I just finished reading Kurt Vonnegut's Slaughterhouse 5. I have mixed feelings about it. The book is sort of about the firebombing of Dresden, which Vonnegut himself was lucky enough to survive. But that episode is interwoven with Vonnegut's usual dose of absurdity in the form of a rather annoying protagonist named Billy Pilgrim. Pilgrim was abducted by aliens from Tramalfador, who taught him that time as we know it is an illusion. Everything that ever was or will be already is. While everything dies (so it goes), everything also always lives, because time on the whole is more like an instant than a journey. Because of this idea, Billy lives his life in a strange mixture of apathy and contentedness that kind of makes me want to reach into the novel and wring out his neck. Everything is so meaningful and meaningless at the same time. I think I understand why Vonnegut did this. To me, the message is that there are inevitabilities in life, war and death being among them. That message syncs with me. I just wish it wasn't delivered in such a fool of a vessel as Billy Pilgrim.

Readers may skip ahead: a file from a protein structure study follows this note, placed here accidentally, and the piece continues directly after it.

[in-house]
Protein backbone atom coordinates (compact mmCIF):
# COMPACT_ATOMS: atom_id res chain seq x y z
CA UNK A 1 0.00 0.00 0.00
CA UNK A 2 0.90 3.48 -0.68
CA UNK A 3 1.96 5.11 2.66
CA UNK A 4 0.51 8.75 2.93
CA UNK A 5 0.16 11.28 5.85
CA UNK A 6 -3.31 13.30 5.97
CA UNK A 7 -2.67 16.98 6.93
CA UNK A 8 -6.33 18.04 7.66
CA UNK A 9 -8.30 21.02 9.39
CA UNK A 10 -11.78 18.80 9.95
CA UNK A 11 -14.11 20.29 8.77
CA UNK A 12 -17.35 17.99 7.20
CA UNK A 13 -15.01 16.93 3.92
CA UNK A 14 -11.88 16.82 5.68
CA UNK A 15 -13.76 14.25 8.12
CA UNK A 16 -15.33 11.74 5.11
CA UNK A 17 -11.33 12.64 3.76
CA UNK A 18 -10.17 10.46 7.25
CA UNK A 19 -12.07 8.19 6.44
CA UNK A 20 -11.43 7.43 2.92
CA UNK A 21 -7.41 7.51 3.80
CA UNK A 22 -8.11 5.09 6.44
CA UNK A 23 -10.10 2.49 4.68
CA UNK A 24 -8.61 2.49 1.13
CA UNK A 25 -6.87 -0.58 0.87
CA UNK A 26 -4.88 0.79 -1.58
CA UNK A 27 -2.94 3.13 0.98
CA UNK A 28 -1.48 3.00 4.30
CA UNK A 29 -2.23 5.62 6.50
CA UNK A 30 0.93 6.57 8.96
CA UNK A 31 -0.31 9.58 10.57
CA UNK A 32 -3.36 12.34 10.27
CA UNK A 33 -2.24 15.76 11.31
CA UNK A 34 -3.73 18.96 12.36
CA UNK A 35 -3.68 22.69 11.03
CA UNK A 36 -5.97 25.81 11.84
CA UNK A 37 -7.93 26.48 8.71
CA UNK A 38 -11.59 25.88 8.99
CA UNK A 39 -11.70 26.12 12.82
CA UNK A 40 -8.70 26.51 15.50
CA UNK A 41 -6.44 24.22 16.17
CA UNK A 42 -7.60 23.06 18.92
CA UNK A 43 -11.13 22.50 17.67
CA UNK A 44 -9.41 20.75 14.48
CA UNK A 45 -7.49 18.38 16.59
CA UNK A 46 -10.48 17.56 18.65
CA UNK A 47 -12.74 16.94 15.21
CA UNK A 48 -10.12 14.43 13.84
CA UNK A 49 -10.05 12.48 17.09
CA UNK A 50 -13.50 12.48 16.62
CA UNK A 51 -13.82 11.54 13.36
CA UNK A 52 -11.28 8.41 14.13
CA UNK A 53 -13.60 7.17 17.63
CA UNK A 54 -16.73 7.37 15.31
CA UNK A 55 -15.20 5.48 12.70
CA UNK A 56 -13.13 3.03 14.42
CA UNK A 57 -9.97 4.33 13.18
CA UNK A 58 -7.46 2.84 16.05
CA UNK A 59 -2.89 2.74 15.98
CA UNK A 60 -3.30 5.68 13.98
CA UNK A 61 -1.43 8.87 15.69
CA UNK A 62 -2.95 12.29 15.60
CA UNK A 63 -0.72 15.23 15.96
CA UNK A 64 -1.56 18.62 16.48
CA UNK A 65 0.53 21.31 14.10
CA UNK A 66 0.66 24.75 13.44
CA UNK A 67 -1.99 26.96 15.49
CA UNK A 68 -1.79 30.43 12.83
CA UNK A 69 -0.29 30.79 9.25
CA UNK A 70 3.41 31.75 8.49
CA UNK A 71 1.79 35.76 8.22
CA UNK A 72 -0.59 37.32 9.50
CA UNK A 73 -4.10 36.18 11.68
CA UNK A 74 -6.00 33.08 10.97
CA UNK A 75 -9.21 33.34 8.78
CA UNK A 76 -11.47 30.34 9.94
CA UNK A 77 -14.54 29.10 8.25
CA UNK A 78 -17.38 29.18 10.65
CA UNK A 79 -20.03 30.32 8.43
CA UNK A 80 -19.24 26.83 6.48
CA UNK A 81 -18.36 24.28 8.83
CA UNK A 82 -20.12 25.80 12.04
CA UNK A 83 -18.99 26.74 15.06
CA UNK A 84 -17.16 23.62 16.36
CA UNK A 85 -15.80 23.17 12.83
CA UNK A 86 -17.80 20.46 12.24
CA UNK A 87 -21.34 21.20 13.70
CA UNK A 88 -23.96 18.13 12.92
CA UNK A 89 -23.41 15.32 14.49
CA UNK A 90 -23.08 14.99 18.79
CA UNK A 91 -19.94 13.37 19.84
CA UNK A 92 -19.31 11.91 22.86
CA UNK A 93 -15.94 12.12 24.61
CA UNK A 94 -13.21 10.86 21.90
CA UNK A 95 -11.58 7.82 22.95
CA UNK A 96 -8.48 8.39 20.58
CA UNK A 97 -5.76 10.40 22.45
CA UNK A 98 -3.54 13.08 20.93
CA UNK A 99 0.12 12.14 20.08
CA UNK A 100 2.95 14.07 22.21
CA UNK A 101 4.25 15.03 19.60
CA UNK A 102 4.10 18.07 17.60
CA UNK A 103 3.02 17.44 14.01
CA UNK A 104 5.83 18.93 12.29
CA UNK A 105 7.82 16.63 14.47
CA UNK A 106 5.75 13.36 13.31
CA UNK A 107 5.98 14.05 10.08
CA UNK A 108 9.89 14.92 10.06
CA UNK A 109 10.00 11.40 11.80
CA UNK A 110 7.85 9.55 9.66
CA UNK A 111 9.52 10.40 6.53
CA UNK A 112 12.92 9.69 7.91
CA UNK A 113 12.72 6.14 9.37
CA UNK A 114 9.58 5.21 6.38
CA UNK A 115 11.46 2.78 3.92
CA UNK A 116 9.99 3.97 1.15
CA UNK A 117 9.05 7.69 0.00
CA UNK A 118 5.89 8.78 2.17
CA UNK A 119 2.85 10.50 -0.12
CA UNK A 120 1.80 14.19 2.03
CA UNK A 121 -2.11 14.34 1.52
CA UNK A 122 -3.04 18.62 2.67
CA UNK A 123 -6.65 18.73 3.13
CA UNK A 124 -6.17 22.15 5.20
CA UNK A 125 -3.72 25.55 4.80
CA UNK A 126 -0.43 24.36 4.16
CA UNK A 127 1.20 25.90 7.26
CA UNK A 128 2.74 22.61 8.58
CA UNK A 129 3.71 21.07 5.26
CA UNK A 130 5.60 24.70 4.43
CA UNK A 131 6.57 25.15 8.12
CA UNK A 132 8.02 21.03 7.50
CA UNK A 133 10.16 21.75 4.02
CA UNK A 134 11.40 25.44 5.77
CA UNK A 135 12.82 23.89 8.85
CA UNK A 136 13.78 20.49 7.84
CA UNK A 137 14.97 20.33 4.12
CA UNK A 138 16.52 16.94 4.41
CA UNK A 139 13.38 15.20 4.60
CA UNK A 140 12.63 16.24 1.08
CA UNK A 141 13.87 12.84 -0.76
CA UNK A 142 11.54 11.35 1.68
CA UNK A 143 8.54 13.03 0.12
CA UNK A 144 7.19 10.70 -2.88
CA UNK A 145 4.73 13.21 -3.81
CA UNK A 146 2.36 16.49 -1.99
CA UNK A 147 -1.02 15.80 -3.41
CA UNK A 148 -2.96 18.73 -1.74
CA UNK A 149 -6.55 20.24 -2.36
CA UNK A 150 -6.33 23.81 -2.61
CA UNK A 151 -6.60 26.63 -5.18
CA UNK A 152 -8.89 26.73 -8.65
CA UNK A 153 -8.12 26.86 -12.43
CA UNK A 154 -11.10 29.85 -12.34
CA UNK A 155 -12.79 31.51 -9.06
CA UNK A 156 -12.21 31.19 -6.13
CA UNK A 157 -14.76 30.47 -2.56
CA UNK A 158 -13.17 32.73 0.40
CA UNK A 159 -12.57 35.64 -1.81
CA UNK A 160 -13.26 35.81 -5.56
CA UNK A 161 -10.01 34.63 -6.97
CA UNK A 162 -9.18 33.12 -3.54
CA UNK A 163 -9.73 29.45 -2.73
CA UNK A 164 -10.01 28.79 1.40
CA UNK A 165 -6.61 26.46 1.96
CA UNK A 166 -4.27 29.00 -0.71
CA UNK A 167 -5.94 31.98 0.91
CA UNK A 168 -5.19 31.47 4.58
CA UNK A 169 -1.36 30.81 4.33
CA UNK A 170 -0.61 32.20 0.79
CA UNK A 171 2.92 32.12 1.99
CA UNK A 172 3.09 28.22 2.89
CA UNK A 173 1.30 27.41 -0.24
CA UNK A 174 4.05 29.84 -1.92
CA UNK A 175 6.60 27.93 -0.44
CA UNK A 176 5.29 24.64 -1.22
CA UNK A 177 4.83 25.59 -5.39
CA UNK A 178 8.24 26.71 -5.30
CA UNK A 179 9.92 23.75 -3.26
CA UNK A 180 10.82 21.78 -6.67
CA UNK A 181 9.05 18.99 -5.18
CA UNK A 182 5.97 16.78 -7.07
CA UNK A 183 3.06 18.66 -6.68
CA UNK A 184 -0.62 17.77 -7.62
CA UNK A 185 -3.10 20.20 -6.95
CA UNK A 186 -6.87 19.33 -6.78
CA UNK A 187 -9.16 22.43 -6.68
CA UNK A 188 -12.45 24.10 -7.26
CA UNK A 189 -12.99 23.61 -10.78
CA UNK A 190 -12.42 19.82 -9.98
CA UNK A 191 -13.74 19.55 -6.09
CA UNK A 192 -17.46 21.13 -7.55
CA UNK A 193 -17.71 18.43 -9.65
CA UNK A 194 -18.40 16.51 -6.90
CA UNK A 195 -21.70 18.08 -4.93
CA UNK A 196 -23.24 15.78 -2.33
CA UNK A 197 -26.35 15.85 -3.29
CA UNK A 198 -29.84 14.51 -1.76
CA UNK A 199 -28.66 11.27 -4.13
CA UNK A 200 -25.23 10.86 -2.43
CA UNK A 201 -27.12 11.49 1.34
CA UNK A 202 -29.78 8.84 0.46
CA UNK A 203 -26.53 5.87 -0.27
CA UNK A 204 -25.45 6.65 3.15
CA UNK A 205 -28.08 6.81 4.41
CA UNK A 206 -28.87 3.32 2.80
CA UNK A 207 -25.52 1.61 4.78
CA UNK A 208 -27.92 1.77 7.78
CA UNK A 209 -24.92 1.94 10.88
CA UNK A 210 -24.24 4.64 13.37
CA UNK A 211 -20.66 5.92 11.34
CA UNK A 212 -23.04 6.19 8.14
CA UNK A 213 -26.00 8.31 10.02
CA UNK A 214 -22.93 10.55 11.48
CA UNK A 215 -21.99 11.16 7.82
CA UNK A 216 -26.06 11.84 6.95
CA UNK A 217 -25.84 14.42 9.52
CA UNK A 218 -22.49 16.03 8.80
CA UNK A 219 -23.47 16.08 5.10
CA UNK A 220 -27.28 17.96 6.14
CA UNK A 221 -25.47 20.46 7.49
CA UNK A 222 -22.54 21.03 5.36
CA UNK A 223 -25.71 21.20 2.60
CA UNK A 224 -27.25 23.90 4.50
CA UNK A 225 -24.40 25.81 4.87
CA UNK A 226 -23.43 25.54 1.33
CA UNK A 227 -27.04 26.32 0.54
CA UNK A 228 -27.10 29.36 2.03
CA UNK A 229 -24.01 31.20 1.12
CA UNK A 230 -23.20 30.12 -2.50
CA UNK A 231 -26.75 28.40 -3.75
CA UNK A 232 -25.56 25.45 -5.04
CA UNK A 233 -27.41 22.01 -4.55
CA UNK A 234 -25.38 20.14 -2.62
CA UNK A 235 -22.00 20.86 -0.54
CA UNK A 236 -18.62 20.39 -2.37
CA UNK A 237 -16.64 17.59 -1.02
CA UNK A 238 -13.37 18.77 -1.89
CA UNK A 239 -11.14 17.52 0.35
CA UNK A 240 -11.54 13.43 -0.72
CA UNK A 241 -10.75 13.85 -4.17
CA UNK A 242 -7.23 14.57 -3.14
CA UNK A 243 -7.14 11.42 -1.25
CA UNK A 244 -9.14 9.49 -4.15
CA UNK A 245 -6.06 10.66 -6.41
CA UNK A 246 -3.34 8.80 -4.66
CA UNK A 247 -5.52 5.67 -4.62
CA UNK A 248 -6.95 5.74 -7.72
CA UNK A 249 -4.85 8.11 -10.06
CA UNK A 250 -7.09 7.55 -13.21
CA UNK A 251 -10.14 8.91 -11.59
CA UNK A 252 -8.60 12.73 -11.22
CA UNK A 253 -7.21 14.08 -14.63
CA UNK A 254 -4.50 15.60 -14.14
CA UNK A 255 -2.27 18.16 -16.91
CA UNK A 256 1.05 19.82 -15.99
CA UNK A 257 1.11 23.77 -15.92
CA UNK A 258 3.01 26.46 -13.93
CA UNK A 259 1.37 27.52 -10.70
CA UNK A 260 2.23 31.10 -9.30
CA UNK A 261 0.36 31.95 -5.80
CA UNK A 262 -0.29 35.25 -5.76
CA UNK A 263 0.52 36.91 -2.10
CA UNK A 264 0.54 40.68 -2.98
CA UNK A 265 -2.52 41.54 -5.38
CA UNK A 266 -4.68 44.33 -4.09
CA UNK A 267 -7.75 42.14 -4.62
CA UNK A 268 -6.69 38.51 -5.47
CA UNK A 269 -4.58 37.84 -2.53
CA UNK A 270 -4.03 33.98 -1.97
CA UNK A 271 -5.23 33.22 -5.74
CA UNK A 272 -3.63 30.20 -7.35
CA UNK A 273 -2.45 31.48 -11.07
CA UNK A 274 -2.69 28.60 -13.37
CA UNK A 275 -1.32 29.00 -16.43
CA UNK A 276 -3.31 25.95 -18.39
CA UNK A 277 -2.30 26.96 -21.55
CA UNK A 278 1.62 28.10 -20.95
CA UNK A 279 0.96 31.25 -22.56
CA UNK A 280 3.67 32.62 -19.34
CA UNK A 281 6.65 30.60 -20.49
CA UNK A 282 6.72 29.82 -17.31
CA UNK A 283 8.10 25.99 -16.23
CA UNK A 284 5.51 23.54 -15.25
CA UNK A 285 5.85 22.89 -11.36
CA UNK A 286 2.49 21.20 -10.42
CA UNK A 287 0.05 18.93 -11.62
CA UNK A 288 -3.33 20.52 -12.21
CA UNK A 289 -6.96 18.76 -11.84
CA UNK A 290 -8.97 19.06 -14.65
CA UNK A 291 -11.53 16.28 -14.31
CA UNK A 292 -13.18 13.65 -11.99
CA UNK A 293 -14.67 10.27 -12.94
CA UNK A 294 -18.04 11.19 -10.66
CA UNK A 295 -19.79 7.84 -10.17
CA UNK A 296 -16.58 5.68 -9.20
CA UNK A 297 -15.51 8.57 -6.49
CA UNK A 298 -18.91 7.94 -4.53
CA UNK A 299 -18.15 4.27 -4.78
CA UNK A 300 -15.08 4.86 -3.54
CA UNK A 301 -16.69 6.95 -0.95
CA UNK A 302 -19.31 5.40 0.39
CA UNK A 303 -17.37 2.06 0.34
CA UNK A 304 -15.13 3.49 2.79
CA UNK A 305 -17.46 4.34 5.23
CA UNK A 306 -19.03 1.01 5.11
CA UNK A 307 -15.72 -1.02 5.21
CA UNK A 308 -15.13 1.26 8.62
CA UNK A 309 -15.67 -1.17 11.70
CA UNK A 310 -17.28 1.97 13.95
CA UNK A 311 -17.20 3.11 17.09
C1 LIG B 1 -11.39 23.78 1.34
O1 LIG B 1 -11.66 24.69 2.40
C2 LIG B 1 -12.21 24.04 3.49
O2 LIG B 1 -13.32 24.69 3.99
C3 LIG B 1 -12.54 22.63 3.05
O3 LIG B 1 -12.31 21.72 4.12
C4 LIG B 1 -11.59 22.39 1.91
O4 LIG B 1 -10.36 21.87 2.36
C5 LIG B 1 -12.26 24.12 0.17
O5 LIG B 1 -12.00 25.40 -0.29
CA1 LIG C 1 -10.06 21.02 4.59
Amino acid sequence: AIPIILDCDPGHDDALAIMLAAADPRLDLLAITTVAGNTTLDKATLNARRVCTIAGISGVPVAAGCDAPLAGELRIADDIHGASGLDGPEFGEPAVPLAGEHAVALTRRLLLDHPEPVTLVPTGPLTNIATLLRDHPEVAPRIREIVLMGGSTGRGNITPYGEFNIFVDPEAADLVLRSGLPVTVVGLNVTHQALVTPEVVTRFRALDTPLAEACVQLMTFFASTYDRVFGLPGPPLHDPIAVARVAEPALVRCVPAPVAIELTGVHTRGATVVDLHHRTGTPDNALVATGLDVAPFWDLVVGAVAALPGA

Ian and I are making a journey through the X-Files seasons 1-6. We've gone through seasons 1-3 and just started season 4, which is the season after the show really started to pick up momentum, and the season right before the very last good season of the show. Season 6 is not a good season because it began to take the plot into a really convoluted and ultimately disappointing direction, but it has some good stand-alone episodes in it, which is why I bought it. I like to pretend that seasons 7-9 do not exist, so I did not purchase those. It is kind of funny watching the earlier episodes now, many of which have rather silly looking special effects, though they were good for the time. But as far as character development goes, I can think of few shows that ever did it as well as the X-Files. It's a journey I am glad to take again.
3) Lime Tree
My poor potted lime tree has not been doing very well. Even though we got a late start on summer this year (it finally arrived about a week ago), I had expected my tree to show some signs of new growth, but instead it has been dormant all year. Ian suggested that it wasn't getting sufficient drainage, because I had it in a glazed pot. So today I went out and purchased a terra cotta pot, which will allow better drainage and breathing. When we repotted the tree, we saw that its roots were horribly rotted away. It's amazing that this thing is still alive at all. I guess it hasn't grown anything new because it's putting all its energy into trying to sustain the roots. We gave it fresh fertilized soil, and lime trees are supposed to be rather hardy plants (I have certainly abused it enough to test this), so hopefully it will pull through.